Rita's Italian Ice

Rita’s Releases First National TV Spot

Rita’s Italian Ice, the nation’s largest Italian Ice concept with more than 550 stores in 18 states, will celebrate its 20th annual first day of spring and Free Ice Giveaway on Tuesday, March 20, 2012. Additionally, Rita’s Ice will debut its first-ever national television commercial for the brand on March 20.

In celebration of this 20th annual milestone, all guests who visit their local Rita’s Italian Ice on Tuesday, March 20–the first day of spring–will receive a free Regular Ice of their choice.

New Rita's Leaders Plan to Turn It Into Major East Coast Brand

Private equity firm Falconhead Capital acquired a controlling stake in Rita's Water Ice Franchise Company, and the interim CEO says the firm plans to grow Rita’s into a major East Coast brand.

Thomas Christopoul, an operating partner at Falconhead and now chairman and interim CEO of Rita's, says Rita’s product and following helps it stand out among dessert competitors.

Rita's Keeps Up Charity Work, Now With Texting Help

Rita’s Italian Ice is continuing its partnership with the Alex’s Lemonade Stand Foundation (ALSF) for a sixth consecutive year. But this year, Rita’s consumers will have a new way to donate to the pediatric cancer research foundation: by text-messaging through their phone.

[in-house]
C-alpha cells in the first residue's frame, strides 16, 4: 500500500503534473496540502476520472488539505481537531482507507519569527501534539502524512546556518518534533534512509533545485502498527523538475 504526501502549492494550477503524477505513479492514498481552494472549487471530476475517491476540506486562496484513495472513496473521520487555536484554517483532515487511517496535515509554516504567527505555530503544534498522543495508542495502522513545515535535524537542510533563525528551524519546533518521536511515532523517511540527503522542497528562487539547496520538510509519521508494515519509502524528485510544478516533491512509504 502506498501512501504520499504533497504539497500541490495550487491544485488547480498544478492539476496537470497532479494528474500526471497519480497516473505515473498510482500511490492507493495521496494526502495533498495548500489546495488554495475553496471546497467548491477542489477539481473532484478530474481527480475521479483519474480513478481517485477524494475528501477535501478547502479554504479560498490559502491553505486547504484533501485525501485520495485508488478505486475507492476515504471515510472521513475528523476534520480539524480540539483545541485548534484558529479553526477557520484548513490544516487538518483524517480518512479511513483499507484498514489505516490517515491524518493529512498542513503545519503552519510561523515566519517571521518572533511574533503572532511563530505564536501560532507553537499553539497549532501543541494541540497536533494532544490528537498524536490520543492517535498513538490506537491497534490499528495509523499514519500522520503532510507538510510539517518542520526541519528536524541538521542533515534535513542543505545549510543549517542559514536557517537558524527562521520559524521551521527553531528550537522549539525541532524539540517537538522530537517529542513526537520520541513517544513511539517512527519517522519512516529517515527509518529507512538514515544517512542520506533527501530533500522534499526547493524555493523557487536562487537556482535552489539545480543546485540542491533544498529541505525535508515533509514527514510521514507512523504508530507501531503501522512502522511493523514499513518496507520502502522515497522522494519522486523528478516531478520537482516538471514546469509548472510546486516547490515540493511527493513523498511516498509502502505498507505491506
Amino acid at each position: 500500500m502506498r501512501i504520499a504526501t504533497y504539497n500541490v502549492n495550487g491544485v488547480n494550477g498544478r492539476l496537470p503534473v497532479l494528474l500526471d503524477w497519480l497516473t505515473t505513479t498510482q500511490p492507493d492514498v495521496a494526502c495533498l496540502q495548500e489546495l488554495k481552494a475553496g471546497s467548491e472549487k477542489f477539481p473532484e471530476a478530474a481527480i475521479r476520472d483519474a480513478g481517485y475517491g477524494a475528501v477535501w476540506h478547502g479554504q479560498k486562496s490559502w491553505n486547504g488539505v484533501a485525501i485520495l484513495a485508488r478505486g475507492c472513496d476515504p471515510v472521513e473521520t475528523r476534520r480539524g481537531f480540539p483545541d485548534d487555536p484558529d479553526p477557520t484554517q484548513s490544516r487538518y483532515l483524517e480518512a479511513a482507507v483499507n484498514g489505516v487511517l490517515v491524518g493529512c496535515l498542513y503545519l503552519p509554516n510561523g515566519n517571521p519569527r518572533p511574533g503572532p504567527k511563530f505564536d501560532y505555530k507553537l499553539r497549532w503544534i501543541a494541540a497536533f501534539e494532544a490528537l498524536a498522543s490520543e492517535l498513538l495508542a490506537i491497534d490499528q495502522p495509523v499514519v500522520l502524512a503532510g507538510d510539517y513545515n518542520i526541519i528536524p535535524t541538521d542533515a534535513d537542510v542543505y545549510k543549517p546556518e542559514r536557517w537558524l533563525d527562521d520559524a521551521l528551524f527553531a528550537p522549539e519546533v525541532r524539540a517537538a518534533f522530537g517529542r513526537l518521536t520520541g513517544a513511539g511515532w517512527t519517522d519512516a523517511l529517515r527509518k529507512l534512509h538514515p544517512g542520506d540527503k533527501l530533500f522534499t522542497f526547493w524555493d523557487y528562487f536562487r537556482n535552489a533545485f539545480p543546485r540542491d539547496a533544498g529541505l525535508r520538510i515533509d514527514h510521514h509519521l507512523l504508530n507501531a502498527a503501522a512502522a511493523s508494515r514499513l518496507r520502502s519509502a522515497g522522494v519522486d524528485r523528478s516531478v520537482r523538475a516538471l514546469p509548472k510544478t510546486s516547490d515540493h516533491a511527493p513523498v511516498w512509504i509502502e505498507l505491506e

Throughout the month of June, Rita’s customers can donate to ALSF by purchasing a paper lemon for $1—which can be customized and posted to that store’s “Wall of Hope”—or they can text “ALEX” to 85944 for a one-time donation of $5.

Leveraging Franchisee Diversity

Quick serves could be poised to step up their franchising efforts as soon as the credit market thaws and while available real estate remains cheap. Some experts say that minority-franchisee recruitment will be a particular area of focus, as franchisors pursue the value minorities bring to customer relations, new product innovation, and new markets.

A Brand Salute

David J. Thomas never planned on a career in franchising. When he left the military after a 12-year stint as an Army officer, Thomas went back to school to become a teacher. To help make ends meet, he began delivering meals on the side for an emerging concept called Steak-Out.

Before long, Thomas, who had overseen operations for a mess hall during a tour of duty in South Korea, was inquiring about opening his own Steak-Out restaurant, attracted by the promise of working within a proven system not unlike that of his former government employer.

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